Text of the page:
Gunshot victim files lawsuit

Published 7:42 am Wednesday, August 15, 2007

By By Adam Prestridge
An Atmore man shot by an Escambia County sheriff's deputy filed a $10 million lawsuit last week claiming his state and federal constitutional rights were violated.
Escambia County transportation officer Jimmy Payne shot DayShawn Dixon, 21, in the neck on June 12, while attempting to serve an order to commit Dixon's brother, 19-year-old Derrick Dixon. Payne is now facing a lawsuit along with fellow sheriff's deputy Bruce Shue, Escambia County sheriff Grover Smith and Attorney General Troy King.
According to a notice of claim prepared by Daniel M. Soloway of Soloway Law Firm in Pensacola and later served upon the four parties named in the claim, DayShawn Dixon "intends to bring his claim for serious injury that resulted from the negligent or alternatively intentional, willful and wanton conduct on the part of the Escambia County Sheriff's Office, its agents, employees and assigns."
The claim continues by stating that Dixon's Alabama state law and state and federal constitutional rights were violated "specifically" by the Escambia County Sheriff's Office, its agents, employees and assigns.
DayShawn Dixon was critically injured during the shooting and was transported to Atmore Community Hospital. LifeFlight later transported him to Baptist Hospital in Pensacola, where he recovered.
A few days following the shooting, Smith described what his deputies said occurred. He said deputies Shue and Payne went to the Dixon home located on Fourth Street to serve a civil court order that had been signed in Escambia County Probate Court by the man's mother. Smith said DayShawn Dixon became involved in the altercation and threatened officers with a screwdriver. Officers ordered Dixon to stand down, but he refused. That's when Payne shot the oldest brother.
"The officer's statement to me was that they used what they thought was very minimum force, which they believed was necessary to protect their own lives," Smith said in an interview in late June. "We're going to keep an open mind and wait on the ABI to complete their investigation. We want to know all the facts and we are confident that the ABI will do a thorough job."
In the claim, it reads that the "Escambia County Sheriff's Office, its agents, employees and assigns intentionally and unlawfully fabricated a report that DayShawn Dante Dixon had a 'weapon' (screwdriver) and that DayShawn Dante Dixon ignored commands to drop said weapon, and otherwise allegedly committed or attempted to commit an assault upon officers employed by said office."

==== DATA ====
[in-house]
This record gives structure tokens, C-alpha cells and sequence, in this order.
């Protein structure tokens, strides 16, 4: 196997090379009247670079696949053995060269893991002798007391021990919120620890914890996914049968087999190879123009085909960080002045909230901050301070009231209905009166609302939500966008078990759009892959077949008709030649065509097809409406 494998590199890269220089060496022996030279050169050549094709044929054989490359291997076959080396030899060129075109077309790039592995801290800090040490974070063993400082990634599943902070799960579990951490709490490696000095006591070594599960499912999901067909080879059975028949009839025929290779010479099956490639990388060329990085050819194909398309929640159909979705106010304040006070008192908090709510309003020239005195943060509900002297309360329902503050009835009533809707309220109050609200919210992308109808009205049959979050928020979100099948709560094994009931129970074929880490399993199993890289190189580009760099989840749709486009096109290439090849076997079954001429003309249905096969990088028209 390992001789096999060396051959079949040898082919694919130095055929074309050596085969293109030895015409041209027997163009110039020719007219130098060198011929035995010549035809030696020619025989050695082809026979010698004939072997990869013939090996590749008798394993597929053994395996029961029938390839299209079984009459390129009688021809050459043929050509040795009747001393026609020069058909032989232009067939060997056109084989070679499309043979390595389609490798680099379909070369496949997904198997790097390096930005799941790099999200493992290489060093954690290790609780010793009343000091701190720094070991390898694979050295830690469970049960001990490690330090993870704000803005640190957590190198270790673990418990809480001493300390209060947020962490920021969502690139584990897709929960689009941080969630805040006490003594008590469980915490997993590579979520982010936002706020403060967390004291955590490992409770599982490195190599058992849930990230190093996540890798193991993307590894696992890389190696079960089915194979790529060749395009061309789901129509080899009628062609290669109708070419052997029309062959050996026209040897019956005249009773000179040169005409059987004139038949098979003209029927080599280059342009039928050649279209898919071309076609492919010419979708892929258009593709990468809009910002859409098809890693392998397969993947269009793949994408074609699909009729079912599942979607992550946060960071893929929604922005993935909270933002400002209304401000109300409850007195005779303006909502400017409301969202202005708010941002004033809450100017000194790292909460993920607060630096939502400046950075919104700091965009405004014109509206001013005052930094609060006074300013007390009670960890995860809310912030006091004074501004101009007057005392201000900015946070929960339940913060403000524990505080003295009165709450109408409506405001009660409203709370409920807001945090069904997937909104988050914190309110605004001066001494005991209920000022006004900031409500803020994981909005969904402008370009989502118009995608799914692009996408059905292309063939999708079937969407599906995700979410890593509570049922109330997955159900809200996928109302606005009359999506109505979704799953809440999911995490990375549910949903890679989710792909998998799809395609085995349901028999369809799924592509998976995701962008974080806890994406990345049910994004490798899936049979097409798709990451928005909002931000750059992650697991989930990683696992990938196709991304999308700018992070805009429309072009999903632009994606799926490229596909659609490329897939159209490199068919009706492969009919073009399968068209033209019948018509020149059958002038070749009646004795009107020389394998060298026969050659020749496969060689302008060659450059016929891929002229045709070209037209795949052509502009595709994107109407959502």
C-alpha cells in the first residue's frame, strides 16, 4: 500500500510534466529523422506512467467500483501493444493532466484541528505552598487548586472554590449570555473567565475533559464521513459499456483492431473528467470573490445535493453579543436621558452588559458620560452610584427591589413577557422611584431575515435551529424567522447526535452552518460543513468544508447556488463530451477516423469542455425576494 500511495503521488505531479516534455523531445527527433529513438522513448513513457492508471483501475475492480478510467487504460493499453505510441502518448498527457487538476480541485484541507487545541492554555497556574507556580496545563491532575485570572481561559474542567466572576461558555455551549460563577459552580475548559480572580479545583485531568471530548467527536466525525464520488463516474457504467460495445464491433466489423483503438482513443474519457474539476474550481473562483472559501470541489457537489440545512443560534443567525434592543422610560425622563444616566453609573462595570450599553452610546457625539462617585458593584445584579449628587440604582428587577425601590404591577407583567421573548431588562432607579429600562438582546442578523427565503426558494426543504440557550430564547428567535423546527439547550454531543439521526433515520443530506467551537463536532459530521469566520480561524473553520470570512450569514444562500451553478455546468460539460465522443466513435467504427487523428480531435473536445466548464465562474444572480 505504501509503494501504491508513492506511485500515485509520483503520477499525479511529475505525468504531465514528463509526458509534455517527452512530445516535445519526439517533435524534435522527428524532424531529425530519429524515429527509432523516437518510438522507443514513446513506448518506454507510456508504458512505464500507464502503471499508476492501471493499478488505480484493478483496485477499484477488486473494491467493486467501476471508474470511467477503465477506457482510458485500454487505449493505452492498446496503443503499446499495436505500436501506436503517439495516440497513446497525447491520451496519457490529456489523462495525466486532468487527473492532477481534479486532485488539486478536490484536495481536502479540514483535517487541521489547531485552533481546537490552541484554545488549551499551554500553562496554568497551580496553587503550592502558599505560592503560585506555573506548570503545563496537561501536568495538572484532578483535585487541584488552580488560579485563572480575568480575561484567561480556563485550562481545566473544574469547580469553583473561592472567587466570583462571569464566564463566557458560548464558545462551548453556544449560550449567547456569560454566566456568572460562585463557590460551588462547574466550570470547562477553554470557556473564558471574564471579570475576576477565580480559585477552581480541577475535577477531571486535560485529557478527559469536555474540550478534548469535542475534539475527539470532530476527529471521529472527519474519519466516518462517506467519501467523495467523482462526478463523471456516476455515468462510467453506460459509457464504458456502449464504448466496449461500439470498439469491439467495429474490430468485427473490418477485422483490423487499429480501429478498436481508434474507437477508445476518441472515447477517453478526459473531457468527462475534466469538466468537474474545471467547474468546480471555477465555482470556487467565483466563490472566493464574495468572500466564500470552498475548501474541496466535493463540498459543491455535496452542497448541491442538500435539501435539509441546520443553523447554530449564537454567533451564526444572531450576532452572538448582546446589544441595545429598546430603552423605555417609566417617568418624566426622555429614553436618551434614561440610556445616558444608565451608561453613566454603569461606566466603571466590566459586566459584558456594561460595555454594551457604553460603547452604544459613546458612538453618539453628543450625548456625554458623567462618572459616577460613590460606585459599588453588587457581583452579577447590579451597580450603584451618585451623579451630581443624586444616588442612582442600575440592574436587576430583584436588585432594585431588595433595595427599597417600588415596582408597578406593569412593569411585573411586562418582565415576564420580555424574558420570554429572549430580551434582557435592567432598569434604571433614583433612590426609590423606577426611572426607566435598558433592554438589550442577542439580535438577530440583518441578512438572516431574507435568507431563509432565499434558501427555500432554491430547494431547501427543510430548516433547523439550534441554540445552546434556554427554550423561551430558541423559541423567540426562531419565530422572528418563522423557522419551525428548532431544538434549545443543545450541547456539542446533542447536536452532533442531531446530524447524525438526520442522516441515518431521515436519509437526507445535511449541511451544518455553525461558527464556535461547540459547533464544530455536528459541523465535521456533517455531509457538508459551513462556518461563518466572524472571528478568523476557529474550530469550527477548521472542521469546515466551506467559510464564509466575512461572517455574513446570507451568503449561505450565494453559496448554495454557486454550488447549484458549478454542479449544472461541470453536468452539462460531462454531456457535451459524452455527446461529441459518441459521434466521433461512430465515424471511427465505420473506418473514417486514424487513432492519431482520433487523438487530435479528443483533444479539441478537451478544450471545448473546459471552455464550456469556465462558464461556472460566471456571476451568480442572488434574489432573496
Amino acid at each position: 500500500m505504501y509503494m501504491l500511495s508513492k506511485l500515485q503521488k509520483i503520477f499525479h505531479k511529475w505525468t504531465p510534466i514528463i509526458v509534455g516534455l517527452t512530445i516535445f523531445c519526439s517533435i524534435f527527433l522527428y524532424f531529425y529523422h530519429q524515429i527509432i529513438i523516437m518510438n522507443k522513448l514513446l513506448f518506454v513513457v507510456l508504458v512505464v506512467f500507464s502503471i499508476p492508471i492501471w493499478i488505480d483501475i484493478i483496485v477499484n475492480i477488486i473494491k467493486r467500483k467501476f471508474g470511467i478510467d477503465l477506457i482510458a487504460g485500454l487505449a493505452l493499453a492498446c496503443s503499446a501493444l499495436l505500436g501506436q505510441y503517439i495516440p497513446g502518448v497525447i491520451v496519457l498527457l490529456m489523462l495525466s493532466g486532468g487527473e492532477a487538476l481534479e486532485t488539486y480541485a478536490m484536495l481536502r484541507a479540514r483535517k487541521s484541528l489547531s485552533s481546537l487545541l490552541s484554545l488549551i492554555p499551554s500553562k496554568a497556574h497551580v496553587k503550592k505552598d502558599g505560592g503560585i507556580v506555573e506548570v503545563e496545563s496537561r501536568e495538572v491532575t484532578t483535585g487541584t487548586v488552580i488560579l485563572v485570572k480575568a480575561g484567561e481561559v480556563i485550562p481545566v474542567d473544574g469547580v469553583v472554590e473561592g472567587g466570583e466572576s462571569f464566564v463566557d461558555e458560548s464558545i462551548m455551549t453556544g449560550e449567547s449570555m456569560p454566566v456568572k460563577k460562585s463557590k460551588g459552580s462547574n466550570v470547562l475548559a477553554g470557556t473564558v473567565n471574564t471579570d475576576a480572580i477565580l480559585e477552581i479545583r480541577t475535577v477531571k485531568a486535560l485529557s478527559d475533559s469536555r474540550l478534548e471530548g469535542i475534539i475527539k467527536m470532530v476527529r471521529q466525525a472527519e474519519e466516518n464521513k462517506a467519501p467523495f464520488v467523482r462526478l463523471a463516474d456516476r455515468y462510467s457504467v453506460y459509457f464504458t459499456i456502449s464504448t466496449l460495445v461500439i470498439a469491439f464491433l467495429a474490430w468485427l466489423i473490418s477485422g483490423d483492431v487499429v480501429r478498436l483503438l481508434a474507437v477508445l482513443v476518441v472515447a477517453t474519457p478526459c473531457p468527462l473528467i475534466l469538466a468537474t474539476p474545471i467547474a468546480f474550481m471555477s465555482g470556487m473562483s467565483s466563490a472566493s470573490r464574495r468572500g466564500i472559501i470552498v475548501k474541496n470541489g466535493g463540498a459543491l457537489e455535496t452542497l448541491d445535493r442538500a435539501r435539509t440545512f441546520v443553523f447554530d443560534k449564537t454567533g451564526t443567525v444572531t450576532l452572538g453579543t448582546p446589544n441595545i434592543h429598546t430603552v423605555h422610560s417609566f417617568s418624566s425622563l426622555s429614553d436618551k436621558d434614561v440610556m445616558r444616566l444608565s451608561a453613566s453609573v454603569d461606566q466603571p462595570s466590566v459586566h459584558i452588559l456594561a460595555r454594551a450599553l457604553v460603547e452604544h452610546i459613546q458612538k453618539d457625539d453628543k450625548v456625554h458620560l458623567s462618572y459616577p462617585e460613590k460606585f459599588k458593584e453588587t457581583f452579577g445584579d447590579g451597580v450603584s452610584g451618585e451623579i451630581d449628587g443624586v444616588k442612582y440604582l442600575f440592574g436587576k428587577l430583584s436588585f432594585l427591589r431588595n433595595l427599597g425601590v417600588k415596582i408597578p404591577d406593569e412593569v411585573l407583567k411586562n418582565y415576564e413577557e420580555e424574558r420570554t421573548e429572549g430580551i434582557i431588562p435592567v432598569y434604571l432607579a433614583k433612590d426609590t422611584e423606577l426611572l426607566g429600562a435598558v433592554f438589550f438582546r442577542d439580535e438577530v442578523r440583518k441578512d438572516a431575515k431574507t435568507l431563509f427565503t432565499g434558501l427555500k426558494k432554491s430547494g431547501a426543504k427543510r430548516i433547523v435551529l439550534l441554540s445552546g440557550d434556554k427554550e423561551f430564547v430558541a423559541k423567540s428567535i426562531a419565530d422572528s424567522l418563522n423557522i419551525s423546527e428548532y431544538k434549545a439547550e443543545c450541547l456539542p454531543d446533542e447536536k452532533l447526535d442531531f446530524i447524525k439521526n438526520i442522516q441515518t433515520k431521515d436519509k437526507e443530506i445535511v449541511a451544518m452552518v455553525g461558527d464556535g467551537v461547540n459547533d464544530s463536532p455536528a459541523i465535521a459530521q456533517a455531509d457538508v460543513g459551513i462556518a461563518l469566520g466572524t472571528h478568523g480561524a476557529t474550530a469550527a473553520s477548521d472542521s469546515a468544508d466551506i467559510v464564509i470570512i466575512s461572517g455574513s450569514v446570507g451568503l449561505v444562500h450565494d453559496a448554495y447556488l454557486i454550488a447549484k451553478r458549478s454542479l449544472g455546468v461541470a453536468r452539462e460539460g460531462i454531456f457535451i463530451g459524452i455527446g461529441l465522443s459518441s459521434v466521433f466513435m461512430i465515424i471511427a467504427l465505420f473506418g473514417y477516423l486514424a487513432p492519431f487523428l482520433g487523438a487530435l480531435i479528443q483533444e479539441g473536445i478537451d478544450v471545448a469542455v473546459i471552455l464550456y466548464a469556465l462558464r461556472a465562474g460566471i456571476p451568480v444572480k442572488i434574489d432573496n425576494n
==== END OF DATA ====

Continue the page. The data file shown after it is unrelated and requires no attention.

The claim also states that the shooting caused "serious and permanent injury to DayShawn Dante Dixon requiring hospitalization, surgical intervention and other substantial medical care."
The Dixon family disagrees with the sheriff's office, stating that the deputies did not follow proper protocol.
"He got out of the car, pulled his gun and then 'Bam,'" said the victim's grandfather, Willie Dixon. "He didn't tell him to get back or whatever. He shot him in the neck."
Willie Dixon said the officer had to have been 10-12 feet away when he fired his gun and believes excessive force was used on his grandson.
"You are shooting to kill when you shoot up here," the brothers' grandfather, Willie Dixon, said. "You are supposed to shoot down when you are trying to stop somebody."
At the scene of the shooting, family members said both brothers are mentally unstable and that officers had come to take Derrick Dixon back to Searcy Hospital in Mount Vernon. Family members did not specify what those problems were.
Soloway and Smith were not available for comment prior to press time.

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